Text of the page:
Craft beer is better for you than wine, according to experts

Sipping on a pint of craft beer is better for you than a glass of red wine, according to new research.

While doctors and researchers are keen to capitalise on the heart healing properties of antioxidant-rich red wine, a new study has revealed that craft beer might be even better for you than initially thought.

The study, carried out by California’s Polytechnic State University, found that craft beer, which is typically less pasteurised than its mass-marketed counterpart, contains more “good things” such as niacin or vitamin B3, and brewers yeast, which is known to lower bad cholesterol.

“We all know that a glass of red wine is good for you, but it turns outs a pint of craft beer is better, it has got more good things in it,” Professor Mike McCullough, who led the study, told AAP.

Your instances of heart disease and your instances of type 2 diabetes decreases on an amount that’s comparable, if not a little bit more, than if you are drinking red wine,” he added.

While McCullough said that both have the potential to prevent type 2 diabetes and heart disease, he noted that craft beer has been left out of the health limelight due to the unhealthy associated lifestyles more wedded to beer drinking than wine.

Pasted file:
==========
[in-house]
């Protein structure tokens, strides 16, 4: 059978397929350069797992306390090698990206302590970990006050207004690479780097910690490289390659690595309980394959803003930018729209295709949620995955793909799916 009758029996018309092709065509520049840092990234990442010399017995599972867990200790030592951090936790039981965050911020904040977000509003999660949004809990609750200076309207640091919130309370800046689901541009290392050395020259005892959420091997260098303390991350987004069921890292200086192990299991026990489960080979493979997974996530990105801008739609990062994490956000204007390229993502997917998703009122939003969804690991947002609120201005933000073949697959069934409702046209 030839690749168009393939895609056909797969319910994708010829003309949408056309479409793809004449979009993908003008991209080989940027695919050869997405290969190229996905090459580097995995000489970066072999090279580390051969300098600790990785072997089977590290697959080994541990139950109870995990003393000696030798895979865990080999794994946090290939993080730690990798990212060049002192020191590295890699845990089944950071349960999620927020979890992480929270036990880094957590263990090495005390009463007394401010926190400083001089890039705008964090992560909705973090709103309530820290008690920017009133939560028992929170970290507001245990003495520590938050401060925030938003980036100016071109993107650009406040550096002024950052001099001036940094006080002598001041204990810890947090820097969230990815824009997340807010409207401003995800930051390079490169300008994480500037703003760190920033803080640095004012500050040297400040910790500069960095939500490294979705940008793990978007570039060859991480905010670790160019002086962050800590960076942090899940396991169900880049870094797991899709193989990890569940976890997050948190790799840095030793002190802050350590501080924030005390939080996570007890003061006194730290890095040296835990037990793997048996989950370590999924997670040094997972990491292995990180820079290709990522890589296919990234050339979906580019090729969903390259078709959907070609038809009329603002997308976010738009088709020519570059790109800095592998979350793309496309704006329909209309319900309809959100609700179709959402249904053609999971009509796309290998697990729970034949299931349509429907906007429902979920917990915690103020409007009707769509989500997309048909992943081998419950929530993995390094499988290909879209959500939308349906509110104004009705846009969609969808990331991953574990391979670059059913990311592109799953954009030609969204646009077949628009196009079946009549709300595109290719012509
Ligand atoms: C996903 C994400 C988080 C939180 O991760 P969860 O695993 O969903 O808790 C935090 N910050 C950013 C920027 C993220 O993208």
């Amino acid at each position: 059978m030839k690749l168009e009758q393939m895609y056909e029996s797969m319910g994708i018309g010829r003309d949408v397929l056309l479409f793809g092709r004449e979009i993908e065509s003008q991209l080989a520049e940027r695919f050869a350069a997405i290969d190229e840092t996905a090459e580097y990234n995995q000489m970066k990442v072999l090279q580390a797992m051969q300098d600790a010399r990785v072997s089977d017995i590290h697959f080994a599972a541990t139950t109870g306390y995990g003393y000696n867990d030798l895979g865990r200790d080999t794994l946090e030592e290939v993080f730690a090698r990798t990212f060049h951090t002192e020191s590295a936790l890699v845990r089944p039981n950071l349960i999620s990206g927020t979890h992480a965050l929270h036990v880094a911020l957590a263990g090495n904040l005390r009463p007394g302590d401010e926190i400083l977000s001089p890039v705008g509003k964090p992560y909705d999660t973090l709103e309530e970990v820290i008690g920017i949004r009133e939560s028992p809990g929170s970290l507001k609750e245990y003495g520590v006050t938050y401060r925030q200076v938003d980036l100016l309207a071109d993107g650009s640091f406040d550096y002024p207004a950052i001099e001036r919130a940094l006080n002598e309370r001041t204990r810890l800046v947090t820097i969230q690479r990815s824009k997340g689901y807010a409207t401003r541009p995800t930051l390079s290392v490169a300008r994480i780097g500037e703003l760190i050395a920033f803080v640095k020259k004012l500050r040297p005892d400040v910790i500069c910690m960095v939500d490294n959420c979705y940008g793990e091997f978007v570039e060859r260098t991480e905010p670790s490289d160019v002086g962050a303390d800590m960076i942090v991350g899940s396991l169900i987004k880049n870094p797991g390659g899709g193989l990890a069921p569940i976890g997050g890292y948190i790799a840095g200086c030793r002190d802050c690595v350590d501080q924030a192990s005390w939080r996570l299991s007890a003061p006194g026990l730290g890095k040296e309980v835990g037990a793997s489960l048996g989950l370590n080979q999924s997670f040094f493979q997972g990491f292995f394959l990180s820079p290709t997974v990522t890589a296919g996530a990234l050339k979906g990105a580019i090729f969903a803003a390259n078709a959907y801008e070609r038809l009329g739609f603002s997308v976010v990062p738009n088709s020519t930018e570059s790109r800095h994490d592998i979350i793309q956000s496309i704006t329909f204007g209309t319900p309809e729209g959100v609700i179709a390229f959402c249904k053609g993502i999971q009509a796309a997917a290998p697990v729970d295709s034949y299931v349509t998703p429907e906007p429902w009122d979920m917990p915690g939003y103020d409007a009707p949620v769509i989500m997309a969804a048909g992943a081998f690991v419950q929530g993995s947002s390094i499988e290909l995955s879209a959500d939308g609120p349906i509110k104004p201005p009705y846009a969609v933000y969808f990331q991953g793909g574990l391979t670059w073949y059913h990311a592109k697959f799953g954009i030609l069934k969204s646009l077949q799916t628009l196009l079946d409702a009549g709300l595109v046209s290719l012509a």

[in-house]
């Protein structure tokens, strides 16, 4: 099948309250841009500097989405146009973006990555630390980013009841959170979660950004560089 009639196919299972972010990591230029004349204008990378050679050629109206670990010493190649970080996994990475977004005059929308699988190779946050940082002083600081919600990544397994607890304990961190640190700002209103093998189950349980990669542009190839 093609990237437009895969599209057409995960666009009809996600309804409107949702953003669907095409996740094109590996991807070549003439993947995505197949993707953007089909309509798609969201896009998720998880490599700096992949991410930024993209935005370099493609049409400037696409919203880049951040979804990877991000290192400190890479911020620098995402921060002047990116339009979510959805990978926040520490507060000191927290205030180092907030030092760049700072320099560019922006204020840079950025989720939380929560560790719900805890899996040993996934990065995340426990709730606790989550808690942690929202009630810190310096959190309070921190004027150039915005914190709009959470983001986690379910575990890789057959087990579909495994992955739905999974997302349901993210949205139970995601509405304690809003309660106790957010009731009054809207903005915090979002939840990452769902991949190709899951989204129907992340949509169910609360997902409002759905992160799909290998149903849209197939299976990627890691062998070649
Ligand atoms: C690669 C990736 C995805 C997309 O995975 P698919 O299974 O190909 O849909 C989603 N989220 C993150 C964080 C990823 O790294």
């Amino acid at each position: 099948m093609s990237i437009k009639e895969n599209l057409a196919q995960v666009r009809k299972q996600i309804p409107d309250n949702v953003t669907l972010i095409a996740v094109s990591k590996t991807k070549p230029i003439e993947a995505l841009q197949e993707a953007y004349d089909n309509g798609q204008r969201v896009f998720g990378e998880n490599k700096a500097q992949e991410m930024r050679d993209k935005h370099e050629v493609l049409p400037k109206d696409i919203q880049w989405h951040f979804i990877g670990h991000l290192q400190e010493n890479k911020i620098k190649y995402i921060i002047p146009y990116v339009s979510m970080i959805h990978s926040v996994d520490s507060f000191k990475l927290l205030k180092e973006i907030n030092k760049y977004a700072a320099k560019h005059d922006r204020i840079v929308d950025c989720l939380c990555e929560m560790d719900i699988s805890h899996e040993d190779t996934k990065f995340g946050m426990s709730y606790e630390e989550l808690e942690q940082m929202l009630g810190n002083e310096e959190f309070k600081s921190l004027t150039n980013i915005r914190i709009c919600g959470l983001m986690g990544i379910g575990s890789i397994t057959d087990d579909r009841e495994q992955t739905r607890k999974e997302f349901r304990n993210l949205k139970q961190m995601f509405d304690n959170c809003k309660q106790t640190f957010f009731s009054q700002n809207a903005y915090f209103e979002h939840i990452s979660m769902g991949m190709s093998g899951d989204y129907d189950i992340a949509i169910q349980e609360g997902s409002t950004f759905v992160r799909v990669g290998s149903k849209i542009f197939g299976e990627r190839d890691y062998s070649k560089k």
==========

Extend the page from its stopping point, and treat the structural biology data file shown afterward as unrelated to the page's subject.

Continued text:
“You associate a beer drinker’s diet with nachos and unhealthy eating habits,” he said, “but the trend with more differentiated beer and higher-end beer is that you are eating it with meals.”

While it has long been thought of as one of the unhealthiest drinks on the market, numerous studies have been published throughout the years to eliminate the stigma around beer.

Back in 2014, a survey by the Campaign for Real Ale (CAMRA) concluded that the majority of Britons wrongly believe that wine is healthier than beer, when in fact moderate drinking of any alcohol has been linked to better heart health, preventing dementia and even mental wellbeing.

In Fact, beer is reportedly the secret ingredient to supermodel, businesswoman and designer Elle Macpherson’s tumbling locks.

Back in 2014, a then 50-year-old Macpherson told Yours Magazine that she regularly douses her long locks with beer to “keep it shiny”, a trick passed down from her mum.

Prof McCullough is set to present his findings at the annual conference of Australasian Agricultural and Resource Economics Society in Adelaide.

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